micropipette

Micropipettes

Microliter Pipetting Options

A micropipette is a pipette capable of dispensing volumes as low as 0.2 microliters. Air-displacement micropipettes, also called air-cushion pipettes, are used in life science and other liquid handling labs to precisely measure and move liquid between any vessels, such as tubes, plates, and gels. Adjustable-volume micropipettes transfer liquid volumes as low as 0.1 microliters up to 5000 microliters.

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FAQs

What are the different styles of micropipettes?

Pipettes dispensing 1–1,000 µL are often called micropipettes. Different styles of micropipettes are designed to optimize working with certain types of liquids and can maximize productivity and healthy ergonomics. Micropipette styles include air- and positive-displacement manual and electronic pipettes, which can appear in both single- and multichannel formats and benchtop high-throughput platforms. All are designed to precisely aspirate and dispense microliter measurements of liquids.  

In both air-displacement and positive-displacement micropipettes, the diameter of the piston and the length of the piston stroke determine the volume of liquid that is aspirated and dispensed.

Micropipettes
micropipettes

Why do we use micropipettes?

We use micropipettes to accurately transfer small volumes of liquid from one vessel to another. For example, we use a micropipette to move liquid from a cell culture flask to individual wells in a microwell plate. Micropipettes are used in environmental science, chemistry, pharmaceutical development, forensic science, biology labs, and many other areas.

Micropipettes
why do we use micropipettes?

Which micropipette is the most accurate?

Many micropipettes have very good accuracy specifications. These instruments have the potential to deliver volumes with very low systematic and random error. However, the technique of the micropipette user can greatly affect accuracy. Proper volume-setting, pipette tip pre-rinsing and tip immersion depth, as well as pipetting verticality and pipetting rhythm, can all influence reproducibility.  

Micropipettes are precision instruments that often undergo heavy use in the lab, so – in addition to good specs and proper technique – the most accurate micropipette is one that is regularly calibrated. Service intervals typically reflect the amount a micropipette is used.

How do I use a micropipette?

To use a micropipette, first set and lock the volume. Next, lower the liquid-end of the micropipette into a clean, empty pipette tip. Make sure the pipette tip is securely mounted to the micropipette for an airtight seal. Once a pipette tip is loaded, on a manual micropipette, press the plunger down to the first stop. On electronic models, once volume is set and a tip is loaded, it’s ready to aspirate.  

Holding the micropipette vertically, immerse the tip into the liquid at the proper depth for the tip size. Immersing a tip too deeply increases pressure and may overfill the tip; immersing it too shallowly risks the aspiration of air.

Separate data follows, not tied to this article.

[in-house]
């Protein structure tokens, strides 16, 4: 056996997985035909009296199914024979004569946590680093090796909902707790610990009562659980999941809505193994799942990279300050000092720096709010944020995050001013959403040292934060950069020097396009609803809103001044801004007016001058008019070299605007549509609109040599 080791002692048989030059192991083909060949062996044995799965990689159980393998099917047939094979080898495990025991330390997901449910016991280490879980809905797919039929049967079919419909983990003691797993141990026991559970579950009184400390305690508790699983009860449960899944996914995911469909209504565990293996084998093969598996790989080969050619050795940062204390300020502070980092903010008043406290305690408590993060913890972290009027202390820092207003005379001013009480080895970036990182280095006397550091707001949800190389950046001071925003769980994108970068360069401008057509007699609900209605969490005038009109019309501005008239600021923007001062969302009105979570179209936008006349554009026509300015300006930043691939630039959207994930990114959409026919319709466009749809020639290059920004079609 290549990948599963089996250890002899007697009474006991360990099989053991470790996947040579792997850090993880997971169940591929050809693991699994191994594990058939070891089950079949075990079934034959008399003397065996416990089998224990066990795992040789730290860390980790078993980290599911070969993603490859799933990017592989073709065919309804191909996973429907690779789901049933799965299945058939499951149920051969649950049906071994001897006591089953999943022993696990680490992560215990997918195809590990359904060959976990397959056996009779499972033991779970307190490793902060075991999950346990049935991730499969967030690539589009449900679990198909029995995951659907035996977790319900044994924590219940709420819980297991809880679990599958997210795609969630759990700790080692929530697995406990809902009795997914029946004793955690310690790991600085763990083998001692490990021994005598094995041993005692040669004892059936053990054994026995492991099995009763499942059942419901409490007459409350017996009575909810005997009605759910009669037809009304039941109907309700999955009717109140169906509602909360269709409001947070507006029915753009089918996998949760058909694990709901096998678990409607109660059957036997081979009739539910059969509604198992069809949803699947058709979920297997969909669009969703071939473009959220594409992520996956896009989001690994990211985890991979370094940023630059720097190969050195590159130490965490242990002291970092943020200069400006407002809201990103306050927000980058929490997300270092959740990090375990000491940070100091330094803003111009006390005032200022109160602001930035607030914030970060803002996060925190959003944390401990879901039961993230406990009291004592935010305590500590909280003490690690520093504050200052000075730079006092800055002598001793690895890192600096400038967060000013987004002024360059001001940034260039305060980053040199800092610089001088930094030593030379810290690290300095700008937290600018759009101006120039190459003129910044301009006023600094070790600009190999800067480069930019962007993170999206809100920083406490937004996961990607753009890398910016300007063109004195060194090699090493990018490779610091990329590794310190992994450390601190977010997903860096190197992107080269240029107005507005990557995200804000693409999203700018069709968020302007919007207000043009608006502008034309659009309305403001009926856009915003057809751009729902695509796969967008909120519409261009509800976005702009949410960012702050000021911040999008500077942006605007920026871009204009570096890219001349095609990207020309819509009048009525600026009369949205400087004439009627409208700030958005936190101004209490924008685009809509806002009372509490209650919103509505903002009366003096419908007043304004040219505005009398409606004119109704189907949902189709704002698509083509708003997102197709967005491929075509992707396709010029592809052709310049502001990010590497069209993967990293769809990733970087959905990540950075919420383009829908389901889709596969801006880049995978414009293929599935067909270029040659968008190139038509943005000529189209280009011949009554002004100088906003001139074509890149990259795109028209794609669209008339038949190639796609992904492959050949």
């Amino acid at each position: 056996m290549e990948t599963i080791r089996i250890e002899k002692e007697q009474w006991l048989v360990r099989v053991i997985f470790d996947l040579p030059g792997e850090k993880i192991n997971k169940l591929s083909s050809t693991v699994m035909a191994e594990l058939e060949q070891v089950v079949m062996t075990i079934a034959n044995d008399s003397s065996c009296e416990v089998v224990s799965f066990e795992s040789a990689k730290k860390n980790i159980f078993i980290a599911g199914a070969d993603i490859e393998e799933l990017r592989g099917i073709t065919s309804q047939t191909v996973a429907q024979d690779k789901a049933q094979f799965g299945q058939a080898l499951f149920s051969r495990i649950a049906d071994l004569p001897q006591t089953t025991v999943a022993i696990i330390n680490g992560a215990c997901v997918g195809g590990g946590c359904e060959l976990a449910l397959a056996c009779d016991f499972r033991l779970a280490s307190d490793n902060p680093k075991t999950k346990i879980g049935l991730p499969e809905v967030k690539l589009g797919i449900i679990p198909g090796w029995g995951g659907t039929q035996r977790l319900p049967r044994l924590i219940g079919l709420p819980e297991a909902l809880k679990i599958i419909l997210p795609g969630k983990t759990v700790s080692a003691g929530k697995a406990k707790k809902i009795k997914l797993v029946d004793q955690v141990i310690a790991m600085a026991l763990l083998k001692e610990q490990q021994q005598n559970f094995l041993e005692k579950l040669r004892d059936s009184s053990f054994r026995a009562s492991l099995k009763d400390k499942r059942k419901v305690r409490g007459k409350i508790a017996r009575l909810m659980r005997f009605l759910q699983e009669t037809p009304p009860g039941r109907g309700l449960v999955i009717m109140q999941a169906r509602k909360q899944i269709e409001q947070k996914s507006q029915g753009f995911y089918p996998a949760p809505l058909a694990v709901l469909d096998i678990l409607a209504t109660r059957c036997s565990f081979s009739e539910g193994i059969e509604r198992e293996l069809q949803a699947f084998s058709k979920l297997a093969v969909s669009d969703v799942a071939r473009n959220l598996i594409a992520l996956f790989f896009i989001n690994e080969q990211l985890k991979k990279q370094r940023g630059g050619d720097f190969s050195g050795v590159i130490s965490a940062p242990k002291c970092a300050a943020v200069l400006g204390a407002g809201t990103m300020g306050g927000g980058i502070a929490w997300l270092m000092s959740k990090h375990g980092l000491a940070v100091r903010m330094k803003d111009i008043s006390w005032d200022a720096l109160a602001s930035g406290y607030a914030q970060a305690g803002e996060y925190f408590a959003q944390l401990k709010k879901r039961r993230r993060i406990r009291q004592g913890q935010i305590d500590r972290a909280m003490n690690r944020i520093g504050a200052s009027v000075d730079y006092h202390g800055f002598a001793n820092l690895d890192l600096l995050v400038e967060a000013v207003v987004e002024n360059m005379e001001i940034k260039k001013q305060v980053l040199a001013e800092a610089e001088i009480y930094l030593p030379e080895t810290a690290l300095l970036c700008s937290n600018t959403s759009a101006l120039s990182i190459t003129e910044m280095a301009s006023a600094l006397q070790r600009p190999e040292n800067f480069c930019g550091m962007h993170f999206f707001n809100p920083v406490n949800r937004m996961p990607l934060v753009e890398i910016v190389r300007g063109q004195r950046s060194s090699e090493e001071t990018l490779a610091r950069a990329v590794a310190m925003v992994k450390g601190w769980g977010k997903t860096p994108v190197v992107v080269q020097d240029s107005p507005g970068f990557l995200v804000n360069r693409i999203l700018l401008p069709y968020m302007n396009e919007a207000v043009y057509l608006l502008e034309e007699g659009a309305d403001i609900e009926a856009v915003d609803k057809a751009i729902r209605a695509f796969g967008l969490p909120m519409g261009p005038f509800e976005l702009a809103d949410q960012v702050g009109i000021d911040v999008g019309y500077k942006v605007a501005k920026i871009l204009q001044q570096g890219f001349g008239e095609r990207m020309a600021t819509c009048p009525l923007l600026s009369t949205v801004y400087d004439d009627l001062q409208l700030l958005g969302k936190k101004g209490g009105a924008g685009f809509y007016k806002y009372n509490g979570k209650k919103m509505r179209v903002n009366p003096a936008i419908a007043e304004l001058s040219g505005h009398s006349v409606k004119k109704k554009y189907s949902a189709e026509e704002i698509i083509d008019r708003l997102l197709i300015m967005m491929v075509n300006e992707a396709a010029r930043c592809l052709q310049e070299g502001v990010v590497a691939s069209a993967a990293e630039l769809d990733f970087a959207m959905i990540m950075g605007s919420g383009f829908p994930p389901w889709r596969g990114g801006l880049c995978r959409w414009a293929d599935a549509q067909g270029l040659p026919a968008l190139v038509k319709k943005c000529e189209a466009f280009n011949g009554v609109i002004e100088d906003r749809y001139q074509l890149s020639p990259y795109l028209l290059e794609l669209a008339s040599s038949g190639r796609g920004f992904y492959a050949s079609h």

On a manual micropipette, slowly release pressure on the plunger to aspirate the set volume of liquid. On an electronic version, press the button to aspirate.

With liquid inside the tip, move the micropipette over the target vessel. On manual micropipettes, press the plunger to the first stop to dispense. On an electronic micropipette, simply press the dispense button.  

Finally, to clear any remaining liquid, move the micropipette over a desired discard vessel and, on manual micropipettes, press the plunger to the second “blowout” stop. On electronic micropipettes use the button to blow out any residual liquid.

Micropipettes
how do I use a micropipette?

How do you prevent errors when micropipetting?

To minimize the potential for error when working with a micropipette, start with a complete system of a micropipette and tip to ensure the proper airtight fit.  

Keep the micropipette as vertical as possible while working. On manual micropipettes, set the volume by dialing the micrometer slightly above the intended volume. Then, lower it to the desired number. Each time you load a new tip, pre-rinse it to optimize conditions within the tip for highly accurate pipetting. As you aspirate and dispense, keep your speed consistent, maintaining a rhythm throughout a protocol step.  

Dispensing below the target-liquid surface when possible or touching off – wiping the tip on the inner wall of the vessel as you complete your dispense – are both ways to maximize the accuracy of the volume you’re dispensing.

Micropipettes vs. Pipettes: What is the difference?

Different people refer to the same types of instruments both ways: some call them pipettes and others call them micropipettes. Popular usage has brought these terms together to refer to the same instruments, although micropipettes can be more narrowly defined as instruments capable of microinjecting fluid directly into cells. Pipettes, a broader term, encompass instruments ranging from eye droppers and mouth-operated tubes to serological pipettes and high-throughput pipetting systems.

What is a micropipette?

Micropipettes are pipettes capable of measuring and dispensing liquid solutions in the volume range of 1 µL to 1,000 µL. They are commonly used in life science-related research where the accurate measurement and dispensing of solutions is required.

Micropipettes
what is a micropipette?